Even strong teams are impacted when new players are introduced
When a strong team has a change in players, it is tempting to underestimate the impact of that transition. With a solid foundation in place, things could only improve. Right? But it doesn’t work that way.
When even just one new person joins a team, dynamics change. Roles may shift, decision-processes may morph, and alliances could alter. Even subtle differences can influence outcomes.
That was just one of the many important topics discussed at my two-day workshop last week with Adaptive Sports Partners of the North Country
ASPNC was chosen as a winner of PeopleSense Consulting’s 2018 Graceful Giving celebration, during which I donated a team-building workshop to a non-profit that demonstrated significant interest, need, and commitment. I was drawn to ASPNC, in part because of their amazing work, but mainly because their core team was experiencing a huge change.
The organization’s founder and passionate leader had decided to step down from the Executive Director role after ten years of devoted service. The new ED is a fantastic fit, having been selected with care. But as the previous ED moved away from her former responsibilities, everyone felt the effects, not just the two at the top.
Now the entire team must work together to integrate job functions differently while ensuring that customer experiences remain at a high level. Over the course of two days, we were able to have an open dialogue about the strengths of each team member and how to tap those to their fullest. Each person expressed a genuine desire to see each other and the organization thrive, something critical to the success of high-functioning teams.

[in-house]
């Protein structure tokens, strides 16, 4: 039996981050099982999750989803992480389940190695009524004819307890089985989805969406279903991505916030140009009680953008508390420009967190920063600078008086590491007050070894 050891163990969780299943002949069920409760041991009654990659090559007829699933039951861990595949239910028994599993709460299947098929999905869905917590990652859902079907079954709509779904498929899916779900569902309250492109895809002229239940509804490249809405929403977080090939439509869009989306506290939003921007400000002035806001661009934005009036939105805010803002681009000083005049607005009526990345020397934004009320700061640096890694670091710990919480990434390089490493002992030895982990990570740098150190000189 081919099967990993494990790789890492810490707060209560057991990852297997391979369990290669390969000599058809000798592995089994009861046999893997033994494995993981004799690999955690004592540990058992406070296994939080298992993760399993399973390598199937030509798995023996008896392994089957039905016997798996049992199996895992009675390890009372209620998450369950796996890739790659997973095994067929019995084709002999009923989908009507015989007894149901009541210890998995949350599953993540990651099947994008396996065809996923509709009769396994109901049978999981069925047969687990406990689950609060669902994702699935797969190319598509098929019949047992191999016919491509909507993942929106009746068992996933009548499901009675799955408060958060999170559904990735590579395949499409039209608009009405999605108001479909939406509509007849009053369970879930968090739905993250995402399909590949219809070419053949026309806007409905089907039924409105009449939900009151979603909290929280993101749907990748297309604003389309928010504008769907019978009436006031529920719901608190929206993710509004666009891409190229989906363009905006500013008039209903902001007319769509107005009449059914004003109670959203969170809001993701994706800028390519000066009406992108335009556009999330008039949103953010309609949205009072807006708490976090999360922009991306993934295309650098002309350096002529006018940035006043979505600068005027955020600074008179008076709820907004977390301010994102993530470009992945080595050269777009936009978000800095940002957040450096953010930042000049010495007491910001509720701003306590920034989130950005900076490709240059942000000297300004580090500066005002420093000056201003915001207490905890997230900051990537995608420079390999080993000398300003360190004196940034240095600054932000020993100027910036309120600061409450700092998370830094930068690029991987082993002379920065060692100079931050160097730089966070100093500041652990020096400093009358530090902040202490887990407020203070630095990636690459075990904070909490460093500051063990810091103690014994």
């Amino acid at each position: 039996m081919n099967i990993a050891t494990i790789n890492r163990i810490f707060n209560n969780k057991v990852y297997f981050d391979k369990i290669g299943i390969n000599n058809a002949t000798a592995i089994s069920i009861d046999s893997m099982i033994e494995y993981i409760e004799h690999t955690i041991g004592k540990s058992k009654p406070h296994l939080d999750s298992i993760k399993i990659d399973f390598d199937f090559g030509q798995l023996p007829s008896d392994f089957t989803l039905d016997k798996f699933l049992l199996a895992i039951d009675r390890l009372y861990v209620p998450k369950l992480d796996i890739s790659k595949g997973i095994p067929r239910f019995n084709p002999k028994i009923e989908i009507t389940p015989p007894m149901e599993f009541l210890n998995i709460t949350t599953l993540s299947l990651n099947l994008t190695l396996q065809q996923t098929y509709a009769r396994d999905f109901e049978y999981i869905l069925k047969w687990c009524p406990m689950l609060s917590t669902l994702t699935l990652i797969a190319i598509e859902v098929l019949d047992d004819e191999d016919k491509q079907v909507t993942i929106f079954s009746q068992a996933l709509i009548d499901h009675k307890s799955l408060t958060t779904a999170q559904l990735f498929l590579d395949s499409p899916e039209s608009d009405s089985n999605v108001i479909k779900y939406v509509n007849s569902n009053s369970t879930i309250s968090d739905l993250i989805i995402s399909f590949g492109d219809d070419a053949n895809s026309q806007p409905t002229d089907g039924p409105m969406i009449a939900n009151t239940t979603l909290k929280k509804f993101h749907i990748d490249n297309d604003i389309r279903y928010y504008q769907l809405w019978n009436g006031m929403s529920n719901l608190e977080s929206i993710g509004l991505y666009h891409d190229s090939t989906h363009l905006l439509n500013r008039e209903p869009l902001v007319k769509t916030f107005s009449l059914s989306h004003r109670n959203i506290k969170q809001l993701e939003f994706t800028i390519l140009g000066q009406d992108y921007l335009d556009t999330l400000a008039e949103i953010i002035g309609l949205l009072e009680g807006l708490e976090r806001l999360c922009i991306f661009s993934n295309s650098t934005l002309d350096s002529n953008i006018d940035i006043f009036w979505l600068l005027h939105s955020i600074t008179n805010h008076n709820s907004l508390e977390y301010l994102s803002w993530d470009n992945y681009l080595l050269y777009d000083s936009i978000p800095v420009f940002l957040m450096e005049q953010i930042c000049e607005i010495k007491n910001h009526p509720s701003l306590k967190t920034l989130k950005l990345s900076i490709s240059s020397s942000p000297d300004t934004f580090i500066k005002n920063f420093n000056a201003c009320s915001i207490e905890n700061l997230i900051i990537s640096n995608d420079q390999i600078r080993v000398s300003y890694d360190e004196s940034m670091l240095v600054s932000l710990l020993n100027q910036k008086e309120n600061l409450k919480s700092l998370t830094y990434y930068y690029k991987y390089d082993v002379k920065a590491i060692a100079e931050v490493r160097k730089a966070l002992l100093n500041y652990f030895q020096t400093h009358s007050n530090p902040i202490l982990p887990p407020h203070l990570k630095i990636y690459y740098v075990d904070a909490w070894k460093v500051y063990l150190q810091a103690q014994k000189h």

Our time together allowed the team to bond more deeply, evidenced by ideas and recommendations that were eagerly offered in support of each other.
I am grateful for the time and commitment from each person at ASPNC who participated fully in the Graceful Giving program. Grace joined us in spirit (resting back at home awaiting my return!). She would be the first to say how important it is to have a strong knowledge and trust of those on your team. I couldn’t agree more.